...down in New Orleans. Mardi Gras is Tuesday, 8 March 2011.
Carnival began on Twelfth Night and culminates with the Mardi Gras. This weekend is one huge party in New Orleans. Mardi Gras is the day before Ash Wednesday with lots of partying, parades and good food. One of the things I missed most when I moved away from Louisiana was being able to buy King Cake. But not to fear. I learned to make them on my own. Click for recipe.
Even though we moved away from Louisiana, we still celebrate Mardi Gras at our house each year. And I can't begin to count all the King Cakes I have made for school, jobs, and us. Mardi Gras loosely translates into Fat Tuesday. It's a day to feast before the Lenten fast begins on Ash Wednesday. Our menu:
That Community coffee just might get made into Café Brulot before the evening ends.
The colours of the Mardi Gras are purple, green and gold. Purple is for justice, gold for power and green for faith. During Carnival you should always wear the Mardi Gras colours when you are not in costume.
I love setting my table for Mardi Gras.
The dishes I use each year are a striped Post-86 Fiesta known as Retired Bands. The colours of the stripes are sapphire, lilac, chartreuse and juniper. I supplemented the striped dishes with chartreuse and lilac Fiesta and Manhattan depression glass.
To add a little gold, I used my great-grandmother's tea glasses.
Marie Laveau, the Voodoo Queen, gets her own jewellery.
And a bag of gris-gris.
"Trow me sumpin mista!" ("Throw me something, mister!") is the chant heard when the floats roll by. Several of these throws are from my grandparents' first trip back to Mardi Gras (1964) after their house burned. Others are from the 1970s when I was in college and graduate school.
There is a whole series of children's books about Gaston, the green nosed alligator. One of them is Gaston Goes to Mardi Gras.
We have our own Gaston, who stands guard over an early 70s vintage Zulu coconut.
When the HLCCA had their annual conference in New Orleans, the centrepieces included these white Fiesta tool crocks with a New Orleans decal.
They also made a few commemorative brass doubloons.
Fleur de lis napkin rings admonish, "laissez les bons temps rouler" ("let the good times roll").
That's certainly the motto during "Carnival Time".
There's that coconut again, along with a Fiesta lilac pyramid candleholder.
Zulu Coconuts, aka Gold Nuggets, are the most highly prized throws from all the parades. All year the Zulu Krewe works on painting the coconuts. Most are gold with a black face, though other colours are sometimes used. Back in 1987, due to a few people filing lawsuits saying they had been hurt by the coconuts, the Krewe of Zulu was denied insurance. So that year, the honoured tradition of Zulu Coconuts was suspended. After much lobbying, the Louisiana Legislature passed SB188, aptly dubbed the "Coconut Bill," which excluded the coconut from liability for alleged injuries arising from the coconuts handed from the floats. On July 8, 1988,the bill was signed into law. Gold Nuggets could fly again. My Zulu Coconut is from 1973.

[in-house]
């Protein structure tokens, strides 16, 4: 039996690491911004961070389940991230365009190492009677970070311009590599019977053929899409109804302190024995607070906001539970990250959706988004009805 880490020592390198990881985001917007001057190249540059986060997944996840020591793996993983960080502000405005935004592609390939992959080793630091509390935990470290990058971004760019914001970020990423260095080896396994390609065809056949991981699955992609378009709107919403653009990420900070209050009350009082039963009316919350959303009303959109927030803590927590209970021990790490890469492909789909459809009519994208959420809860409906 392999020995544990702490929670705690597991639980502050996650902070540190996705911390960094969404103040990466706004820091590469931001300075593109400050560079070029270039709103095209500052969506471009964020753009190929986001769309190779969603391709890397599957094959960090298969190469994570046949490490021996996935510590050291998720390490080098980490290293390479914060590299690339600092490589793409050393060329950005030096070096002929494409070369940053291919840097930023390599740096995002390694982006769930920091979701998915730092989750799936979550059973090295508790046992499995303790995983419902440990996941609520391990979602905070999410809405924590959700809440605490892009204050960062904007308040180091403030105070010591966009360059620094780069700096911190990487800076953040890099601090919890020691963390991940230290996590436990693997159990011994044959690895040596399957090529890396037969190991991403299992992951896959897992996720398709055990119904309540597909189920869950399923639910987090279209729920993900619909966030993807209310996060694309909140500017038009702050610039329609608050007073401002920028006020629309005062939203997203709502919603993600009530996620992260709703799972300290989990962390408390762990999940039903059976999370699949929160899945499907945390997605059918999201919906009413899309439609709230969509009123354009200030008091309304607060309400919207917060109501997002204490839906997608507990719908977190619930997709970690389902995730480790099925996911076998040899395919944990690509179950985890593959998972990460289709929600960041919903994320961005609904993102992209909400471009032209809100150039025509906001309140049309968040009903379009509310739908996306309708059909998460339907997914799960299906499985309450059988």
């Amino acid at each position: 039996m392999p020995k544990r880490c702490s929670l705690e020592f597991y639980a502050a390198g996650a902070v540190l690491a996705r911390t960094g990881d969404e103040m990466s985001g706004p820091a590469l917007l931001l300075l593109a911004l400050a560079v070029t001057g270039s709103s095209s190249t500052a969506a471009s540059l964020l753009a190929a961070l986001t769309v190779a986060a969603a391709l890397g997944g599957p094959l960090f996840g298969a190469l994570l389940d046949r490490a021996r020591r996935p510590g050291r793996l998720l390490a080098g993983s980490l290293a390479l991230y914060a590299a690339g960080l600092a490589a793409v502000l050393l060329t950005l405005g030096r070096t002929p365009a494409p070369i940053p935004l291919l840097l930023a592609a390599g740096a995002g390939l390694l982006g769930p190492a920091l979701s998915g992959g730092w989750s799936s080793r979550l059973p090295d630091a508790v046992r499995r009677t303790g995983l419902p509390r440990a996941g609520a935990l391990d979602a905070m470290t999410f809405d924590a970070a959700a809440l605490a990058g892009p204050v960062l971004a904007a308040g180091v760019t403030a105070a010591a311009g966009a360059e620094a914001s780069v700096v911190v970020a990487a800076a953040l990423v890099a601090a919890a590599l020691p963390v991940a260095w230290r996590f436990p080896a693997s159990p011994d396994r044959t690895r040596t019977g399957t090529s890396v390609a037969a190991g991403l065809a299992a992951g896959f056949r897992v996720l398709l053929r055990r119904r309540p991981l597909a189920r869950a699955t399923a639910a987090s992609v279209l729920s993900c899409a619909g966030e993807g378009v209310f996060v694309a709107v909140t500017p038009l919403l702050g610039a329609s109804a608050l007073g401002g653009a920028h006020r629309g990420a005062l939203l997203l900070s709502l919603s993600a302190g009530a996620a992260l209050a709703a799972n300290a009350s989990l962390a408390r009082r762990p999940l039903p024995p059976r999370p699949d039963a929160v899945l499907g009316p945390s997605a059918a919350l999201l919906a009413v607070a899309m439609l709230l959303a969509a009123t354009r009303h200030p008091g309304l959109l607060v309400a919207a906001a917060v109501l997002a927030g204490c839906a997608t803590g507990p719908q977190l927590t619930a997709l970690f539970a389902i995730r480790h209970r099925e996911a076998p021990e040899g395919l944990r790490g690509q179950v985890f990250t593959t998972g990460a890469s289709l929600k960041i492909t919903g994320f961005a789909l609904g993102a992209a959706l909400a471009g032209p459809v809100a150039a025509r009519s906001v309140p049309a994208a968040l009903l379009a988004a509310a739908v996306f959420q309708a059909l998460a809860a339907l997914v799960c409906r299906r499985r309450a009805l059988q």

The original "Gold Nuggets" were walnuts that had been painted gold. Sometime in the early 1900s the switch was made to coconuts.
On the table:
Post-86 Fiesta in chartruese, lilac, Retired Bands and the HLCCA New Orleans tool crock.
My great-grandmother's tea glasses.
The original P-86 Fiesta flatware.
Napkins I got in St. Thomas.
Fleur de lis napkin rings were a gift.
The tablecloth is one that I've had for 15 years or so.
Our Gaston was purchased years ago during a trip home to Louisiana from a now defunct filling station.
Throws from various New Orleans Mardi Gras parades.
Voodoo dolls from a voodoo shop in le Vieux Carré (the French Quarter).
Menu Crown is a reproduction of the Krewe of Rex Ball Invitation from 2008.
If you ever get a chance, I highly recommend you "Go to the Mardi Gras".
I will be joining The Tablescaper for Seasonal Sunday, Marty at A Stroll Through Life for TableTop Tuesday, and Susan at Between Naps on the Porch for Tablescape Thursday.
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